Fluctuating selection and its (elusive) evolutionary consequences in a wild rodent population
Journal of Evolutionary Biology
Wiley for European Society for Evolutionary Biology (ESEB)
This article is protected by copyright. All rights reserved.
Reason for embargo
Under embargo until 29th January 2019 in compliance with publisher policy.
Temporal fluctuations in the strength and direction of selection 1 are often proposed as a mechanism that slows down evolution, both over geological and contemporary time3 scales. Both the prevalence of fluctuating selection and its relevance for evolutionary dynamics remain poorly understood however, especially on contemporary time scales: Unbiased empirical estimates of variation in selection are scarce, and the question of how much of the variation in selection translates into variation in genetic change has largely been ignored. Using long-term individual-based data for a wild rodent population, we quantify the magnitude of fluctuating selection on body size. Subsequently, we estimate the evolutionary dynamics of size, and test for a link between fluctuating selection and evolution. We show that, over the past 11 years, phenotypic selection on body size has fluctuated significantly. However, the strength and direction of genetic change have remained largely constant over the study period, i.e., the rate of genetic change was similar in years where selection favored heavier versus lighter individuals. This result suggests that over shorter timescales, fluctuating selection does not necessarily translate into fluctuating evolution. Importantly however, individual-based simulations show that the correlation between fluctuating selection and fluctuating evolution can be obscured by the effect of drift, and that substantially more data is required for a precise and accurate estimate of this correlation. We identify new challenges in measuring the coupling between selection and evolution, and provide methods and guidelines to overcome them.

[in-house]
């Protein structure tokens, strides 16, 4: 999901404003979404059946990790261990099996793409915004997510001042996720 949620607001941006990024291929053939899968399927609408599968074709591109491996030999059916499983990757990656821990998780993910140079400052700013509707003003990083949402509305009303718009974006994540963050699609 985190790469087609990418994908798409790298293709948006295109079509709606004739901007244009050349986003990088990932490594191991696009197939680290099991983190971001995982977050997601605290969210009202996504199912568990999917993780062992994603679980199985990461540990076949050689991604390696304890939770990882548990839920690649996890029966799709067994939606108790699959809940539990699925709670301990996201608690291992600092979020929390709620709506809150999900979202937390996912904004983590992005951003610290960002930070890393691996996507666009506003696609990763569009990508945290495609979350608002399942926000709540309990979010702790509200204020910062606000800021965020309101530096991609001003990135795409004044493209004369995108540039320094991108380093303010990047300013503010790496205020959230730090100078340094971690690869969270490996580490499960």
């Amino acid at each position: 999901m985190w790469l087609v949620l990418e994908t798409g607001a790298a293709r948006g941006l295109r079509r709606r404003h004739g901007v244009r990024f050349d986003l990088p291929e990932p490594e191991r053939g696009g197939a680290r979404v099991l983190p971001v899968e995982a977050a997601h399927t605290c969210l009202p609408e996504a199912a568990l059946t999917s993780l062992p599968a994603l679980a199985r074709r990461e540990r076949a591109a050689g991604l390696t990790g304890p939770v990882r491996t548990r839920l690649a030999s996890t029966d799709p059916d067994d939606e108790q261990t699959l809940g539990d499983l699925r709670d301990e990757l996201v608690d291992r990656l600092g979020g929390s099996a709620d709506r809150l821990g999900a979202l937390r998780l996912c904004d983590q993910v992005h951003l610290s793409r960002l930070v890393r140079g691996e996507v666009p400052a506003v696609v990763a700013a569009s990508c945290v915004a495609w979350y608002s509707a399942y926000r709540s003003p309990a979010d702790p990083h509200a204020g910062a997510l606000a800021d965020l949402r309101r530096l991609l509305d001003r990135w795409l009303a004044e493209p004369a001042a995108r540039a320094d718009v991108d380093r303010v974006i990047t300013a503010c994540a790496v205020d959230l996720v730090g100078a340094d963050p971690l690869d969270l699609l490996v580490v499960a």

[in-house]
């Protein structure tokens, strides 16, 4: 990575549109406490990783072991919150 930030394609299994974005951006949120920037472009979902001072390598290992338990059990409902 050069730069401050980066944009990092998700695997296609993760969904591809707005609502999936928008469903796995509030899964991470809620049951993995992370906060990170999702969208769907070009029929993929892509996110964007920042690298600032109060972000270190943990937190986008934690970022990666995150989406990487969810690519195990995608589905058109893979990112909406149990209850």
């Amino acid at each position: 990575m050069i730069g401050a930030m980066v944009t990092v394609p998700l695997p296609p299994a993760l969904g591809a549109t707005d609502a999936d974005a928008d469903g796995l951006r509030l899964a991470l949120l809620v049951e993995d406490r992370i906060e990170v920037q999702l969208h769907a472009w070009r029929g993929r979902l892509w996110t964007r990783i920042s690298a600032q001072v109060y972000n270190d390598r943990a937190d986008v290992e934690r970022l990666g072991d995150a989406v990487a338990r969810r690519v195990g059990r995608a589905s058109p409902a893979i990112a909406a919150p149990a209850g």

This is the author accepted manuscript. The final version is available from Wiley for European Society for Evolutionary Biology (ESEB) via the DOI in this record.
Published online 29-01-2018.